A Kahn Icon Restored

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The New York Sun

After a three-year renovation, a 1953 building that the renowned architect Louis Kahn designed for the Yale University Art Gallery has been restored and will reopen on December 10.

The New York-based Polshek Partnership Architects carried out the renovation of the building, which, with its glass-and-steel exterior, is an icon of modernist architecture. Polshek’s Duncan Hazard, who led the team, expressed both satisfaction and relief that the work is nearly done. “This has been a tough job,” he acknowledged to an audience of reporters, “a real learning experience.”

The renovation cost $44 million, the director of the Yale Art Gallery, Jock Reynolds, said.

What made the job so tough was the combination of Mr. Reynolds’s and Mr. Hazard’s reverence for Kahn’s design and commitment to preserving it, and their recognition of the building’s inherent problems.This was the first major commission undertaken by Kahn, who died in 1974, and in many instances, Mr. Hazard said, Kahn knew what he wanted to create without quite knowing how to pull it off.

The insulated glass walls of the building were problematic from the very beginning. Stress broke the insulation seal between the two layers of glass, and condensation gathered on the inside panes. Over time, the condensation corroded the steel and made the glass cloudy, so that visitors couldn’t see outside.

The walls had to be completely replaced.The architects created a system with a thermal break between the layers of glass and added extra radiators around the windows to create a current of warm air and prevent condensation.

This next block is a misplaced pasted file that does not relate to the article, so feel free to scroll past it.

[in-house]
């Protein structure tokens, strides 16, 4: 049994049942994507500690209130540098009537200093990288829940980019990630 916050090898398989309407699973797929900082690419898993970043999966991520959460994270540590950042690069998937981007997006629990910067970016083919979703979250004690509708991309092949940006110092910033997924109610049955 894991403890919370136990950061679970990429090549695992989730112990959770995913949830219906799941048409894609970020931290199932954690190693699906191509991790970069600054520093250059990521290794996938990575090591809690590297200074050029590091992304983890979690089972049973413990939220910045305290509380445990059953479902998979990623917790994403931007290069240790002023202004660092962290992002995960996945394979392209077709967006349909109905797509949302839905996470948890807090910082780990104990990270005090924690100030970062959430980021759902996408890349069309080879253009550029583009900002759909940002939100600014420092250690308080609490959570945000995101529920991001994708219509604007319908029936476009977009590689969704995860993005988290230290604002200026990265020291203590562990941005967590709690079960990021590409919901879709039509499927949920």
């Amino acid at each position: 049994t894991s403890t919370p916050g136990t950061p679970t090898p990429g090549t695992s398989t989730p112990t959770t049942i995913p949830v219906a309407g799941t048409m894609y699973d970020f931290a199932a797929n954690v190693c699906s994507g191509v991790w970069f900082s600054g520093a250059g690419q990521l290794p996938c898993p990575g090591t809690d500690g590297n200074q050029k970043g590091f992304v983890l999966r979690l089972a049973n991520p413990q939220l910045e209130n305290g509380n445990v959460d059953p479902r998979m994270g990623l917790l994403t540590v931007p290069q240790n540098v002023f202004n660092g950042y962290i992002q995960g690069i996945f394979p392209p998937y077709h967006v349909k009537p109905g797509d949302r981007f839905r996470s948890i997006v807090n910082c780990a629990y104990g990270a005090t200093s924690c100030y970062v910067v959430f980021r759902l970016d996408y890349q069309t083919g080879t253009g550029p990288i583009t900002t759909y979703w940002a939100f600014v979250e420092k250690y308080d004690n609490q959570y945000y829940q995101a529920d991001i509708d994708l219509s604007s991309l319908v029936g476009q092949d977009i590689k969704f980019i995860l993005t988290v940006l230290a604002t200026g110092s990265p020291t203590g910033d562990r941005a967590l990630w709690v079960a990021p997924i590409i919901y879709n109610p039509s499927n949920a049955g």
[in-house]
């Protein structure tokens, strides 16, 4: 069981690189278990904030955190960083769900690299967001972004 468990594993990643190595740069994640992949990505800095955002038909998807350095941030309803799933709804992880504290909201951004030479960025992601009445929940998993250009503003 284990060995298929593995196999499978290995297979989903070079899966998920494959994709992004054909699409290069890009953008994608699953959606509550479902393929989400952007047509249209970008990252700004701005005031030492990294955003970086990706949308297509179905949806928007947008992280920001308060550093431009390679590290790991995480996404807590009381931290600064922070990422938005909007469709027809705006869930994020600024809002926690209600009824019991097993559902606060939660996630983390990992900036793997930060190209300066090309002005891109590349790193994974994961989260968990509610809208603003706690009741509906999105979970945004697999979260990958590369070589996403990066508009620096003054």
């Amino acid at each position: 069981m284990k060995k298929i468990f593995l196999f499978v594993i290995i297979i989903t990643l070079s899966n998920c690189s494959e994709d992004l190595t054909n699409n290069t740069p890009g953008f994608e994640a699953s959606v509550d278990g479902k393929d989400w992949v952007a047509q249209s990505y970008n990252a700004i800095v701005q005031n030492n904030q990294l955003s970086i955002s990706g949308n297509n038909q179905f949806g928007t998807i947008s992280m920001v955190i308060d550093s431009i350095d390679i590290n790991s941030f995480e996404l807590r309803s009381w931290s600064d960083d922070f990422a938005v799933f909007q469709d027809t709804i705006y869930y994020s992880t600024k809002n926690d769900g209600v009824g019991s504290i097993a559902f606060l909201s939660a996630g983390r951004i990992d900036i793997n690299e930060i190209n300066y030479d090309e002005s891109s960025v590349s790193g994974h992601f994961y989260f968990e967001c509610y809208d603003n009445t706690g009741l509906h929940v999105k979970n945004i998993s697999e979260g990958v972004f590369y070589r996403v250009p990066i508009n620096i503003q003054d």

The architects also updated or cleaned the building systems — the track lighting and air ducts nestled above the triangular concrete coffers of Kahn’s distinctive ceiling. They uncovered and restored a sculpture garden that had been roofed over in the 1970s to provide more gallery space; Richard Serra’s steel “Stacks” sculpture is now displayed there. They installed a new and much larger elevator, which will make it possible to transport largescale art to the upper floors.

A major goal of the renovation was to restore the original, loftlike appearance of the floors. Over time, Mr. Hazard said, an accretion of interior offices and storage space “obscured the original purity of the building.” The second and third floors will now be unobstructed gallery space, doubling the amount of art that the Gallery can exhibit.

Of course, while a glass-walled loft may be visually dramatic, it hardly provides the perfect conditions for displaying art. “The building is largely a glass box,” Mr. Hazard said, “and that’s not, by current standards, ideal for a museum.” The final touches of the renovation will be the addition of sliding scrims, as well as automated blackout shades, which will come down at closing time each day, to limit the exposure of the art to light.

The art itself, which has been either stored off-site or sent on touring exhibitions during the renovation, will be reinstalled beginning October 1.

The renovation of the Kahn building is part of a $500 million master plan to improve Yale’s arts buildings.

The Yale Art Gallery is across the street from the Yale Center for British Art, one of Kahn’s last commissions.

The New York Sun

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